Payout ruled in Roundup case
A US jury has awarded $US81 million ($114 million) in damages to a man who said his use of weed killer Roundup caused his cancer.
The finding is a considerable setback for pharmaceutical company Bayer AG, as it faces thousands of similar lawsuits.
The San Francisco Federal Court jury said Bayer AG was liable for plaintiff Edwin Hardeman's non-Hodgkin's lymphoma, and awarded $US5.9 million in compensatory damages and $US75 million in punitive damages to Mr Hardeman.
The jury found that Roundup was defectively designed, and that its producer Monsanto acted negligently by failing to warn of the herbicide's cancer risk.
Bayer bought Monsanto last year for $US63 billion, and says it will appeal the verdict.
“This verdict does not change the weight of over four decades of extensive science and the conclusions of regulators worldwide that support the safety of our glyphosate-based herbicides and that they are not carcinogenic,” Bayer said.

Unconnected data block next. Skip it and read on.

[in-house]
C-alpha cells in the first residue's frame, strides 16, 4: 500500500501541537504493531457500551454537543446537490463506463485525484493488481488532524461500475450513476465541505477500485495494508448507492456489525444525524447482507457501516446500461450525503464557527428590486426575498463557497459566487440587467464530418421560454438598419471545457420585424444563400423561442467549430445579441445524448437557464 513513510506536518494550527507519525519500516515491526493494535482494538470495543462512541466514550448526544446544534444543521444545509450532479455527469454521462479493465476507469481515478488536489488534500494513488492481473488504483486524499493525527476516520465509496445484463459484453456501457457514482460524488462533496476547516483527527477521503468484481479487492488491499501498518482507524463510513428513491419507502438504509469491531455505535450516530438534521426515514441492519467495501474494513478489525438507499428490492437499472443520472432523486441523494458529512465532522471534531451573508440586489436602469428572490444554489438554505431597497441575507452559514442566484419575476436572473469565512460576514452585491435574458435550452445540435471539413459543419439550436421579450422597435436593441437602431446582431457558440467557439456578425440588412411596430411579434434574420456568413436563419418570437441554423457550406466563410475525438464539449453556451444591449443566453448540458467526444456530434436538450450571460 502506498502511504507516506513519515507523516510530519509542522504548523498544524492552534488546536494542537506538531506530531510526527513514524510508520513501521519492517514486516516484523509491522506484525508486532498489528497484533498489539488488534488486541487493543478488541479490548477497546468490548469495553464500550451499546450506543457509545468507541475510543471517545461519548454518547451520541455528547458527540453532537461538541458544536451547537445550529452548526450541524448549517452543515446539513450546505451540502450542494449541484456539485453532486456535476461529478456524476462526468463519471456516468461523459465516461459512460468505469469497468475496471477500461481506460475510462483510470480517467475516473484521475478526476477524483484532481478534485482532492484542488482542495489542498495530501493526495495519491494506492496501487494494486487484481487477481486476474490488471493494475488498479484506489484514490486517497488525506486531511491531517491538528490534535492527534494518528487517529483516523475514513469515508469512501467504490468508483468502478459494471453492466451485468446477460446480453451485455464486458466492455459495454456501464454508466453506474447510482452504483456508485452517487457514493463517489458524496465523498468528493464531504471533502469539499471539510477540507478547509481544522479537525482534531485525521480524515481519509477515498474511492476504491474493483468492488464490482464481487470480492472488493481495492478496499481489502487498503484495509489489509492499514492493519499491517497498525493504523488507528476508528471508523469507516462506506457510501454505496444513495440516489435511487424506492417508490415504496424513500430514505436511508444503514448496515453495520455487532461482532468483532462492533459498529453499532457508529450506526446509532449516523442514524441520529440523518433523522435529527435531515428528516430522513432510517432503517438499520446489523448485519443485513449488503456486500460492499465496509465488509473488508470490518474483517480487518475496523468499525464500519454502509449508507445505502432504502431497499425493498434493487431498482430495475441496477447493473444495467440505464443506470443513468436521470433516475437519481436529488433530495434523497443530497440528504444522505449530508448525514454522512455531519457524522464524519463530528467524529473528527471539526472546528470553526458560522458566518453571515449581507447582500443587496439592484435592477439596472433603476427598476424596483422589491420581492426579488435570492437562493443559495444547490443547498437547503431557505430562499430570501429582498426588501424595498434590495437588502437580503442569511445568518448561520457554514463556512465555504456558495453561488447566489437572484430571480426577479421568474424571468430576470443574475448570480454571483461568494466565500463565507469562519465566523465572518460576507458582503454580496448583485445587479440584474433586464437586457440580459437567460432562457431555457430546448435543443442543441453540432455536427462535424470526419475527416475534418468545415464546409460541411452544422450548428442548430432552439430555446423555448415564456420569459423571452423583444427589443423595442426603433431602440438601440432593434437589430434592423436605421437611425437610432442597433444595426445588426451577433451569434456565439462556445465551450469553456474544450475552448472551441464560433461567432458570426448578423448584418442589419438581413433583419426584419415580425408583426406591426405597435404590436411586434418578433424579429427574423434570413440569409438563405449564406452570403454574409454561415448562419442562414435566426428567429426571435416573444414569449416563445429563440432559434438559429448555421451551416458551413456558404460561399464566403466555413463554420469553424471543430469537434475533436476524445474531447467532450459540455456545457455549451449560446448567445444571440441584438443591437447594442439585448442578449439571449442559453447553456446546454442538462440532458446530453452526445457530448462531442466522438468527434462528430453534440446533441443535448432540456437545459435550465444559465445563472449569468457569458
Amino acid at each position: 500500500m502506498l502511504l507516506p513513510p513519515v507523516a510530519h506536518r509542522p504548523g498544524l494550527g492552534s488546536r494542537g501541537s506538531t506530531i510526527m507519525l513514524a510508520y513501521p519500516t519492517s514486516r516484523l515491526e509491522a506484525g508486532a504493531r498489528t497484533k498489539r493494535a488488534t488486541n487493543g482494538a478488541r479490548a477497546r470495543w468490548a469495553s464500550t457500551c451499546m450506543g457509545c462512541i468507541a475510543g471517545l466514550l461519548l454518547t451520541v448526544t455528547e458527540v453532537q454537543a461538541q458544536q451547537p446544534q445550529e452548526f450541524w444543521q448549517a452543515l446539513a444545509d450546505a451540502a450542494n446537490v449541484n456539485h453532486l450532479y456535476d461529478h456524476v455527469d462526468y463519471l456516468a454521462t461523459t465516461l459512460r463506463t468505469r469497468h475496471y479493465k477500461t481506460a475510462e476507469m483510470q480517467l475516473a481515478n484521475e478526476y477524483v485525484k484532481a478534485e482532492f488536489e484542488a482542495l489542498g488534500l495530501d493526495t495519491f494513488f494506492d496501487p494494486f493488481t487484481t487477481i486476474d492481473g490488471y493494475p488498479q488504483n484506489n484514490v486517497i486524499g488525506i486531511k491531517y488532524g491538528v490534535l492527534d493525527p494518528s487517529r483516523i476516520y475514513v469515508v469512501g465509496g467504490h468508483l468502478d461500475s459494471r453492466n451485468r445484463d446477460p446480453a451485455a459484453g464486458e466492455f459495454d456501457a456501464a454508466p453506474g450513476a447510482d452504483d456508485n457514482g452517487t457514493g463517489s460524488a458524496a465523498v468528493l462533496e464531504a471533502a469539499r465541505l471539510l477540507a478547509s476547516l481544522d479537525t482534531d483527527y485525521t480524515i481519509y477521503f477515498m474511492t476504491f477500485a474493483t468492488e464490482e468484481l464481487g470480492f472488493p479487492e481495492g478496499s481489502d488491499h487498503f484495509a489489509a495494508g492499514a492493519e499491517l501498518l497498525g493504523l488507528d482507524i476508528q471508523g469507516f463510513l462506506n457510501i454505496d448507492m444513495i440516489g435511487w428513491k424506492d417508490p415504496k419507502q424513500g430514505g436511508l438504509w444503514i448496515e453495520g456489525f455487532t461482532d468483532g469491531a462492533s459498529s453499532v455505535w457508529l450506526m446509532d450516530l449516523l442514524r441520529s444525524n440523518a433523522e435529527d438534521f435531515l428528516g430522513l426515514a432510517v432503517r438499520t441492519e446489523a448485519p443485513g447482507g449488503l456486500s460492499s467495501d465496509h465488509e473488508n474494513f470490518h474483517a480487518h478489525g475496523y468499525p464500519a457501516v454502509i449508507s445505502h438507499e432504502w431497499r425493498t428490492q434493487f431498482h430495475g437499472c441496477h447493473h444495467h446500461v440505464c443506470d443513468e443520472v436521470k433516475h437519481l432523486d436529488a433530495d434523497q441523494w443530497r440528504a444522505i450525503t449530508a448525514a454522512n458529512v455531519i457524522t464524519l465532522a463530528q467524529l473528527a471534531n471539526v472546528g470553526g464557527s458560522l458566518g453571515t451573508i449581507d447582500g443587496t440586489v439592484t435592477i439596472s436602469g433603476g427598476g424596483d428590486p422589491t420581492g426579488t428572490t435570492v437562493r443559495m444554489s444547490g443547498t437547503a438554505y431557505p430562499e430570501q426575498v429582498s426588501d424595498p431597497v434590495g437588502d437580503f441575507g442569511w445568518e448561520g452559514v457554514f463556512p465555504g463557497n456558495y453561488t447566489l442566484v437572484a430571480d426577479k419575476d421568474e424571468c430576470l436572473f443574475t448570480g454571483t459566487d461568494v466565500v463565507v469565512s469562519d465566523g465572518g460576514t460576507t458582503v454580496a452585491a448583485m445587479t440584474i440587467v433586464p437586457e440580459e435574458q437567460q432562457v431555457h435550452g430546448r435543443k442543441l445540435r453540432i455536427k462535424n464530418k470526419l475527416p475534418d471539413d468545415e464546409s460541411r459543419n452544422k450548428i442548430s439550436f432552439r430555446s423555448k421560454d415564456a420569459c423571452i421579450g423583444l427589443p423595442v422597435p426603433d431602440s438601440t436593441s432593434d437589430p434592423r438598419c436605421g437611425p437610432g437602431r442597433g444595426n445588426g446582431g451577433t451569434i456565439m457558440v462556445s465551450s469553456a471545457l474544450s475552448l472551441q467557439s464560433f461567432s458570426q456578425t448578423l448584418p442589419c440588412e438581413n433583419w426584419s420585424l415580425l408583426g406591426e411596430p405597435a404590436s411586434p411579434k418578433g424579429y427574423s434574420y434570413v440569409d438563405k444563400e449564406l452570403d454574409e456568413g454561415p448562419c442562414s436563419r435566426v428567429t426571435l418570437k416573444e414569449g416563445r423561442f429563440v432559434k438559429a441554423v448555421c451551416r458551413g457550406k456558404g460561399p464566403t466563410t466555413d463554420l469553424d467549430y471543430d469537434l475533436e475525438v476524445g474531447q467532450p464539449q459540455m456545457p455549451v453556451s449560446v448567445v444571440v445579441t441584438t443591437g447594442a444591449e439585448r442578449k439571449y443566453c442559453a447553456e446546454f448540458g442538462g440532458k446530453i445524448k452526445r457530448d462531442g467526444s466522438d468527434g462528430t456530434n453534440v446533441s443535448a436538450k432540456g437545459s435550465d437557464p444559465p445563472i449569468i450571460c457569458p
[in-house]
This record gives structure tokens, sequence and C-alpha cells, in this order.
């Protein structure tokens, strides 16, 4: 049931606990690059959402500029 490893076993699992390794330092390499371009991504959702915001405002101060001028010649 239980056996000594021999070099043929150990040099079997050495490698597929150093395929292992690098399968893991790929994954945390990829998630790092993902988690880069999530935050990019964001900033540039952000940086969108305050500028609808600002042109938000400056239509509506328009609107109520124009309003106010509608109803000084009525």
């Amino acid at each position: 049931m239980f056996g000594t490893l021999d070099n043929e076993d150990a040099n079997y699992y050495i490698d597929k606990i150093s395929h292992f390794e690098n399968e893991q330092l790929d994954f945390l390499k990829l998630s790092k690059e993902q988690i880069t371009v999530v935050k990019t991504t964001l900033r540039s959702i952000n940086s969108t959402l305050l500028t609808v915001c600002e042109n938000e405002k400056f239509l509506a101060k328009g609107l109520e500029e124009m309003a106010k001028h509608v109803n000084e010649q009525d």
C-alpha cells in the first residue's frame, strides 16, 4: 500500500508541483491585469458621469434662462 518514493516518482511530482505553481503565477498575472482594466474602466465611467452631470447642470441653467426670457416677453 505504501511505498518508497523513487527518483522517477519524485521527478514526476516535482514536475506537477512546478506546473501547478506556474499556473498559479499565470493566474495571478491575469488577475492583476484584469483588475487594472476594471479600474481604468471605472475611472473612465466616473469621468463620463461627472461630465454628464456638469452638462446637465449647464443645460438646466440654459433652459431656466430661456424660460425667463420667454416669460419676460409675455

The trial is the second of over 11,200 Roundup lawsuits waiting to go to trial in the US.
Reports say the US case has triggered interest in launching similar legal action in Australia.
Maurice Blackburn Lawyers' Queensland principal Jonathan Walsh similar expert evidence could form part of local court cases.
“These decisions coming out are heartening for plaintiffs here in Australia, to continue pursuing legal entitlements,” Mr Walsh told the ABC.
“The expert evidence used in the US is comparable and can be used in Australian cases; however, standards could make a similar judgement more difficult.
“The standard to prove that glyphosate caused these injuries, it is different, the requirement for expert evidence in order to satisfy that test of legal causation appears to be a bigger challenge.”
The chair of Grain Producers Australia told reporters he had no concerns about Roundup’s safety.
Agricultural chemical lobby Croplife Australia also said the findings of the US jury should not be extrapolated globally.